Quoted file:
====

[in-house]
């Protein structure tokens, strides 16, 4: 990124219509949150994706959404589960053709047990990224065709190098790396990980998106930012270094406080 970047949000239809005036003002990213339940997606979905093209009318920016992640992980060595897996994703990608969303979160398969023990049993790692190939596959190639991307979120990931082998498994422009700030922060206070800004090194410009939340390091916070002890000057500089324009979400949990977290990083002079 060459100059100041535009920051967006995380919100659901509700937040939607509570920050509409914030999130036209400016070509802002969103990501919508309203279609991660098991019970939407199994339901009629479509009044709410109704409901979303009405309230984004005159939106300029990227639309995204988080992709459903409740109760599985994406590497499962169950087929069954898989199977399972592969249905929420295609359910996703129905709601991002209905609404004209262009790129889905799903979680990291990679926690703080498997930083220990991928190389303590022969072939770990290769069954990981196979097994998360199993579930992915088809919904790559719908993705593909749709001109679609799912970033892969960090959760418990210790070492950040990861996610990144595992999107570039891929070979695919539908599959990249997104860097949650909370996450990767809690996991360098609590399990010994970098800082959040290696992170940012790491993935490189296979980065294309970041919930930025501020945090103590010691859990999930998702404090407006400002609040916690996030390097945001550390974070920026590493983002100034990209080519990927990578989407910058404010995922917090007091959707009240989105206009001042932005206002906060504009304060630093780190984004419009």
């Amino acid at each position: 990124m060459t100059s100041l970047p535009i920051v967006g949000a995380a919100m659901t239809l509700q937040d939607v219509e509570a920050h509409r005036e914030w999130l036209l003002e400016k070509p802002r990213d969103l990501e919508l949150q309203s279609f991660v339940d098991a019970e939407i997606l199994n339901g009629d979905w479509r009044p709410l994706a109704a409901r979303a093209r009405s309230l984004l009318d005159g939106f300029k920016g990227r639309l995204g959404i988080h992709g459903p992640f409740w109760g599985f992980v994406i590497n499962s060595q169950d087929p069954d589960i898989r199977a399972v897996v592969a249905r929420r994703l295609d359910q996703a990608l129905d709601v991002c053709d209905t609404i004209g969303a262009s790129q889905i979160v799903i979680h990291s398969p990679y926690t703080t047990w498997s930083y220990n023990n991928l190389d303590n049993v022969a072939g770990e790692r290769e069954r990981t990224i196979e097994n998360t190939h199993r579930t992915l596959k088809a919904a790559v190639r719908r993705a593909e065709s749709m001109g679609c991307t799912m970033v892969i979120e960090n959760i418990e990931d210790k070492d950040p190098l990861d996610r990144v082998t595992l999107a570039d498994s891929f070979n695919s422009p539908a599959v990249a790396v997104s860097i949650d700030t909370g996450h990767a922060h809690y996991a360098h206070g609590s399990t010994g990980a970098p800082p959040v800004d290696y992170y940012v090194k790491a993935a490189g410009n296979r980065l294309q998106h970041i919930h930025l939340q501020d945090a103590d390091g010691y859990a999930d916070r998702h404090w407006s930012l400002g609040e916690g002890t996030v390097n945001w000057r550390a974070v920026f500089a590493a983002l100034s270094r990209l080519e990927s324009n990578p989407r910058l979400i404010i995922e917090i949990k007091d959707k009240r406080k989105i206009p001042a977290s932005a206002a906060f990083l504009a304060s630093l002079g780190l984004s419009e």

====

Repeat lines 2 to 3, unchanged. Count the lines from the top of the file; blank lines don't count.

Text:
């Protein structure tokens, strides 16, 4: 990124219509949150994706959404589960053709047990990224065709190098790396990980998106930012270094406080 970047949000239809005036003002990213339940997606979905093209009318920016992640992980060595897996994703990608969303979160398969023990049993790692190939596959190639991307979120990931082998498994422009700030922060206070800004090194410009939340390091916070002890000057500089324009979400949990977290990083002079 060459100059100041535009920051967006995380919100659901509700937040939607509570920050509409914030999130036209400016070509802002969103990501919508309203279609991660098991019970939407199994339901009629479509009044709410109704409901979303009405309230984004005159939106300029990227639309995204988080992709459903409740109760599985994406590497499962169950087929069954898989199977399972592969249905929420295609359910996703129905709601991002209905609404004209262009790129889905799903979680990291990679926690703080498997930083220990991928190389303590022969072939770990290769069954990981196979097994998360199993579930992915088809919904790559719908993705593909749709001109679609799912970033892969960090959760418990210790070492950040990861996610990144595992999107570039891929070979695919539908599959990249997104860097949650909370996450990767809690996991360098609590399990010994970098800082959040290696992170940012790491993935490189296979980065294309970041919930930025501020945090103590010691859990999930998702404090407006400002609040916690996030390097945001550390974070920026590493983002100034990209080519990927990578989407910058404010995922917090007091959707009240989105206009001042932005206002906060504009304060630093780190984004419009």
């Amino acid at each position: 990124m060459t100059s100041l970047p535009i920051v967006g949000a995380a919100m659901t239809l509700q937040d939607v219509e509570a920050h509409r005036e914030w999130l036209l003002e400016k070509p802002r990213d969103l990501e919508l949150q309203s279609f991660v339940d098991a019970e939407i997606l199994n339901g009629d979905w479509r009044p709410l994706a109704a409901r979303a093209r009405s309230l984004l009318d005159g939106f300029k920016g990227r639309l995204g959404i988080h992709g459903p992640f409740w109760g599985f992980v994406i590497n499962s060595q169950d087929p069954d589960i898989r199977a399972v897996v592969a249905r929420r994703l295609d359910q996703a990608l129905d709601v991002c053709d209905t609404i004209g969303a262009s790129q889905i979160v799903i979680h990291s398969p990679y926690t703080t047990w498997s930083y220990n023990n991928l190389d303590n049993v022969a072939g770990e790692r290769e069954r990981t990224i196979e097994n998360t190939h199993r579930t992915l596959k088809a919904a790559v190639r719908r993705a593909e065709s749709m001109g679609c991307t799912m970033v892969i979120e960090n959760i418990e990931d210790k070492d950040p190098l990861d996610r990144v082998t595992l999107a570039d498994s891929f070979n695919s422009p539908a599959v990249a790396v997104s860097i949650d700030t909370g996450h990767a922060h809690y996991a360098h206070g609590s399990t010994g990980a970098p800082p959040v800004d290696y992170y940012v090194k790491a993935a490189g410009n296979r980065l294309q998106h970041i919930h930025l939340q501020d945090a103590d390091g010691y859990a999930d916070r998702h404090w407006s930012l400002g609040e916690g002890t996030v390097n945001w000057r550390a974070v920026f500089a590493a983002l100034s270094r990209l080519e990927s324009n990578p989407r910058l979400i404010i995922e917090i949990k007091d959707k009240r406080k989105i206009p001042a977290s932005a206002a906060f990083l504009a304060s630093l002079g780190l984004s419009e």